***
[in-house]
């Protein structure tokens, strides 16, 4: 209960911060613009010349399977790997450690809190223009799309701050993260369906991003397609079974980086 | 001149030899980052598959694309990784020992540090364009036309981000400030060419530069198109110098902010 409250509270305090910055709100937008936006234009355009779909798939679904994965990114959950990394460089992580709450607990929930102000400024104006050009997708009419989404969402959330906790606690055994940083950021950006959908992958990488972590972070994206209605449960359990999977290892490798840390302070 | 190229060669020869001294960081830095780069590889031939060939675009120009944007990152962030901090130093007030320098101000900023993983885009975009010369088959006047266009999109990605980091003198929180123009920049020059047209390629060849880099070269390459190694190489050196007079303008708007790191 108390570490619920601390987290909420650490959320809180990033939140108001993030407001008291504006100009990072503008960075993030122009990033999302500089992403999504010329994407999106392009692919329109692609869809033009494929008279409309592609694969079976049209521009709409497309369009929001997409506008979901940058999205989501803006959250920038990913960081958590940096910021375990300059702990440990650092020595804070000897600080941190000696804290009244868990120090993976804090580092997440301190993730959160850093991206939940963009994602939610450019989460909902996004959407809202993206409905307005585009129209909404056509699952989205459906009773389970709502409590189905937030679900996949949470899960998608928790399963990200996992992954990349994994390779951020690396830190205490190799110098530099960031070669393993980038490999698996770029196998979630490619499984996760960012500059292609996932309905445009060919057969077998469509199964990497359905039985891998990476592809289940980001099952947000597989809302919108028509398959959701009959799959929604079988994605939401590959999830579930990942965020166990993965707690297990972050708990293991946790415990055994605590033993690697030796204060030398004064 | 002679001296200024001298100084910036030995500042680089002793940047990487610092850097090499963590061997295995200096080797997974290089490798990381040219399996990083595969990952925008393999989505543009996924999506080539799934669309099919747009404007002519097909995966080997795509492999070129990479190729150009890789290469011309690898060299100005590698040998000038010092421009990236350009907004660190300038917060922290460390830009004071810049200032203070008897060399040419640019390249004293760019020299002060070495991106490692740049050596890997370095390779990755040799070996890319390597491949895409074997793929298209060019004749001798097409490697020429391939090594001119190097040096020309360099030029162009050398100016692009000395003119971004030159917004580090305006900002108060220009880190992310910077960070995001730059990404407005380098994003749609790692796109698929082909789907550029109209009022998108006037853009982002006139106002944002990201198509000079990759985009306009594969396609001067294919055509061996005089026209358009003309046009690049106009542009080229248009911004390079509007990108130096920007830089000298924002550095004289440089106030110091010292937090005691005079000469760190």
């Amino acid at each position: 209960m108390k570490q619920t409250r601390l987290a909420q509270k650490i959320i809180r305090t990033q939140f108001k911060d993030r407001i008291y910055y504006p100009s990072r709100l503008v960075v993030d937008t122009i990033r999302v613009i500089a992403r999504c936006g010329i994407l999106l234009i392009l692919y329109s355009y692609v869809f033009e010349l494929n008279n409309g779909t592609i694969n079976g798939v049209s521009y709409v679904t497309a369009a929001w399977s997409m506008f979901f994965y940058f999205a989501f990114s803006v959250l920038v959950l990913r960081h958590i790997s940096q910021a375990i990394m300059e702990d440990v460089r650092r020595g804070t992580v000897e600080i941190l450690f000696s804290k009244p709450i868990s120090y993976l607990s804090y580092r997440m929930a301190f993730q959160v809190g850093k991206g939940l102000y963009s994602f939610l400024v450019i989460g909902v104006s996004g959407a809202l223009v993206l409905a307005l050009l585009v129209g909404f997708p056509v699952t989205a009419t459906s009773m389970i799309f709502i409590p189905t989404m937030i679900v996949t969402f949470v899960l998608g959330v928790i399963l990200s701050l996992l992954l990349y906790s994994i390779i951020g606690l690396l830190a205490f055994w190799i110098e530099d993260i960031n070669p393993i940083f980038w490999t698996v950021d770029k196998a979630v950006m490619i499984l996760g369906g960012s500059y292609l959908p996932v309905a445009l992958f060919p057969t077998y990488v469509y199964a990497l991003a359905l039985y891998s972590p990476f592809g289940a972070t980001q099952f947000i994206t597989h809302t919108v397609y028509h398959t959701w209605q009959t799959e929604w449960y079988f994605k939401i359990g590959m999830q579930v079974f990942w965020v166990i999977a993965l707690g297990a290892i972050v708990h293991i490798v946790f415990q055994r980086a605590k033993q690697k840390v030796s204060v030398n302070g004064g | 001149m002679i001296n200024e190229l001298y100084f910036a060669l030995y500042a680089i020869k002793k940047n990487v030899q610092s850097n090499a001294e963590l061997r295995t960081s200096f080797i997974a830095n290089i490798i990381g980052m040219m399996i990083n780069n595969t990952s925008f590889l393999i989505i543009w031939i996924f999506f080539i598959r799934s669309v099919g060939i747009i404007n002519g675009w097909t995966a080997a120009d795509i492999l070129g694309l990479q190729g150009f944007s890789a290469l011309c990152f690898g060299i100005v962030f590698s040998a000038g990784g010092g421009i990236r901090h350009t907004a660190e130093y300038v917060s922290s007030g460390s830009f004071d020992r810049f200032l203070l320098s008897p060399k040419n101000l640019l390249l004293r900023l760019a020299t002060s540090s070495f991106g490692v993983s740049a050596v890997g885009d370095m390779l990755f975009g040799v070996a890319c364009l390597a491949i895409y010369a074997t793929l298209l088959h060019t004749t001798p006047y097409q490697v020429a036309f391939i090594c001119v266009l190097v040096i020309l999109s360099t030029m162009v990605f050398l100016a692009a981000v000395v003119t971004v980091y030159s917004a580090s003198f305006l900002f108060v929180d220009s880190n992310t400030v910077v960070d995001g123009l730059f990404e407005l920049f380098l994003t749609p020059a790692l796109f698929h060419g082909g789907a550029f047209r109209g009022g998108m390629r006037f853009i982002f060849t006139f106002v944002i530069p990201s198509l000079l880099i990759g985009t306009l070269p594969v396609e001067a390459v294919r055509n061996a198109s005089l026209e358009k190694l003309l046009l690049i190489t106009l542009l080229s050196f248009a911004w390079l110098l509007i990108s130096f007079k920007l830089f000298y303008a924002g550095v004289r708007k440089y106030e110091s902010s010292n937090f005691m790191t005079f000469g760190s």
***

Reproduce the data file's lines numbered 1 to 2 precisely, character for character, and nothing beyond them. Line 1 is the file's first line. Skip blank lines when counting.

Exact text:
[in-house]
């Protein structure tokens, strides 16, 4: 209960911060613009010349399977790997450690809190223009799309701050993260369906991003397609079974980086 | 001149030899980052598959694309990784020992540090364009036309981000400030060419530069198109110098902010 409250509270305090910055709100937008936006234009355009779909798939679904994965990114959950990394460089992580709450607990929930102000400024104006050009997708009419989404969402959330906790606690055994940083950021950006959908992958990488972590972070994206209605449960359990999977290892490798840390302070 | 190229060669020869001294960081830095780069590889031939060939675009120009944007990152962030901090130093007030320098101000900023993983885009975009010369088959006047266009999109990605980091003198929180123009920049020059047209390629060849880099070269390459190694190489050196007079303008708007790191 108390570490619920601390987290909420650490959320809180990033939140108001993030407001008291504006100009990072503008960075993030122009990033999302500089992403999504010329994407999106392009692919329109692609869809033009494929008279409309592609694969079976049209521009709409497309369009929001997409506008979901940058999205989501803006959250920038990913960081958590940096910021375990300059702990440990650092020595804070000897600080941190000696804290009244868990120090993976804090580092997440301190993730959160850093991206939940963009994602939610450019989460909902996004959407809202993206409905307005585009129209909404056509699952989205459906009773389970709502409590189905937030679900996949949470899960998608928790399963990200996992992954990349994994390779951020690396830190205490190799110098530099960031070669393993980038490999698996770029196998979630490619499984996760960012500059292609996932309905445009060919057969077998469509199964990497359905039985891998990476592809289940980001099952947000597989809302919108028509398959959701009959799959929604079988994605939401590959999830579930990942965020166990993965707690297990972050708990293991946790415990055994605590033993690697030796204060030398004064 | 002679001296200024001298100084910036030995500042680089002793940047990487610092850097090499963590061997295995200096080797997974290089490798990381040219399996990083595969990952925008393999989505543009996924999506080539799934669309099919747009404007002519097909995966080997795509492999070129990479190729150009890789290469011309690898060299100005590698040998000038010092421009990236350009907004660190300038917060922290460390830009004071810049200032203070008897060399040419640019390249004293760019020299002060070495991106490692740049050596890997370095390779990755040799070996890319390597491949895409074997793929298209060019004749001798097409490697020429391939090594001119190097040096020309360099030029162009050398100016692009000395003119971004030159917004580090305006900002108060220009880190992310910077960070995001730059990404407005380098994003749609790692796109698929082909789907550029109209009022998108006037853009982002006139106002944002990201198509000079990759985009306009594969396609001067294919055509061996005089026209358009003309046009690049106009542009080229248009911004390079509007990108130096920007830089000298924002550095004289440089106030110091010292937090005691005079000469760190």